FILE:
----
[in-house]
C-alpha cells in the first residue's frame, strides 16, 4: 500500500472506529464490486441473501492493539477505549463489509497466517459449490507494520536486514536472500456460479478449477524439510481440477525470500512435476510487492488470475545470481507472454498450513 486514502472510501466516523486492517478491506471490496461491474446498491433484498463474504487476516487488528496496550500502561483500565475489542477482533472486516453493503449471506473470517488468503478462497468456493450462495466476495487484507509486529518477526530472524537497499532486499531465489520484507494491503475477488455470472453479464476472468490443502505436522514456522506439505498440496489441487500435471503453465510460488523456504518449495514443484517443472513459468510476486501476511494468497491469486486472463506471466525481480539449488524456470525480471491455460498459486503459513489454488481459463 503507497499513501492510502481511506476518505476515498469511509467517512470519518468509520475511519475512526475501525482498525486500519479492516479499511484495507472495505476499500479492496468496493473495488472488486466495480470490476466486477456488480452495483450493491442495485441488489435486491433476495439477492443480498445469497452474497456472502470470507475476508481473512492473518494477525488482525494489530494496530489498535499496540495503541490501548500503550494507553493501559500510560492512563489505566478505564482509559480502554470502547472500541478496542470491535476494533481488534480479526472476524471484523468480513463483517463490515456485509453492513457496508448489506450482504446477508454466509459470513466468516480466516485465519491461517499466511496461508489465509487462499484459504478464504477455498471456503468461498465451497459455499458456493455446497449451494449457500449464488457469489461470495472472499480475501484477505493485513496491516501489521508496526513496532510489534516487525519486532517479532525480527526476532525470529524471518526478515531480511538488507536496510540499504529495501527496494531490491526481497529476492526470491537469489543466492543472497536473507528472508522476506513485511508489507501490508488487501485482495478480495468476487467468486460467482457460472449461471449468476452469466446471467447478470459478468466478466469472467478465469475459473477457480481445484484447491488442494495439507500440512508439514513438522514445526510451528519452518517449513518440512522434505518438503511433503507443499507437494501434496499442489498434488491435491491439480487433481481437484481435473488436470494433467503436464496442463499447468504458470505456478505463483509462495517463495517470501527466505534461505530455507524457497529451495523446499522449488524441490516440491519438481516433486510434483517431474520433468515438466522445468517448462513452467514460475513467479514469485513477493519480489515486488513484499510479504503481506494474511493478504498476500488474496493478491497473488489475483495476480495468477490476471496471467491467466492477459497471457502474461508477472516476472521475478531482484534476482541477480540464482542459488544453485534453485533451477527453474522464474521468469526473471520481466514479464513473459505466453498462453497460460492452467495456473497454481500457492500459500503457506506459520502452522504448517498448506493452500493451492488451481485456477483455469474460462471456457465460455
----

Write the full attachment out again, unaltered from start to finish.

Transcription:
[in-house]
C-alpha cells in the first residue's frame, strides 16, 4: 500500500472506529464490486441473501492493539477505549463489509497466517459449490507494520536486514536472500456460479478449477524439510481440477525470500512435476510487492488470475545470481507472454498450513 486514502472510501466516523486492517478491506471490496461491474446498491433484498463474504487476516487488528496496550500502561483500565475489542477482533472486516453493503449471506473470517488468503478462497468456493450462495466476495487484507509486529518477526530472524537497499532486499531465489520484507494491503475477488455470472453479464476472468490443502505436522514456522506439505498440496489441487500435471503453465510460488523456504518449495514443484517443472513459468510476486501476511494468497491469486486472463506471466525481480539449488524456470525480471491455460498459486503459513489454488481459463 503507497499513501492510502481511506476518505476515498469511509467517512470519518468509520475511519475512526475501525482498525486500519479492516479499511484495507472495505476499500479492496468496493473495488472488486466495480470490476466486477456488480452495483450493491442495485441488489435486491433476495439477492443480498445469497452474497456472502470470507475476508481473512492473518494477525488482525494489530494496530489498535499496540495503541490501548500503550494507553493501559500510560492512563489505566478505564482509559480502554470502547472500541478496542470491535476494533481488534480479526472476524471484523468480513463483517463490515456485509453492513457496508448489506450482504446477508454466509459470513466468516480466516485465519491461517499466511496461508489465509487462499484459504478464504477455498471456503468461498465451497459455499458456493455446497449451494449457500449464488457469489461470495472472499480475501484477505493485513496491516501489521508496526513496532510489534516487525519486532517479532525480527526476532525470529524471518526478515531480511538488507536496510540499504529495501527496494531490491526481497529476492526470491537469489543466492543472497536473507528472508522476506513485511508489507501490508488487501485482495478480495468476487467468486460467482457460472449461471449468476452469466446471467447478470459478468466478466469472467478465469475459473477457480481445484484447491488442494495439507500440512508439514513438522514445526510451528519452518517449513518440512522434505518438503511433503507443499507437494501434496499442489498434488491435491491439480487433481481437484481435473488436470494433467503436464496442463499447468504458470505456478505463483509462495517463495517470501527466505534461505530455507524457497529451495523446499522449488524441490516440491519438481516433486510434483517431474520433468515438466522445468517448462513452467514460475513467479514469485513477493519480489515486488513484499510479504503481506494474511493478504498476500488474496493478491497473488489475483495476480495468477490476471496471467491467466492477459497471457502474461508477472516476472521475478531482484534476482541477480540464482542459488544453485534453485533451477527453474522464474521468469526473471520481466514479464513473459505466453498462453497460460492452467495456473497454481500457492500459500503457506506459520502452522504448517498448506493452500493451492488451481485456477483455469474460462471456457465460455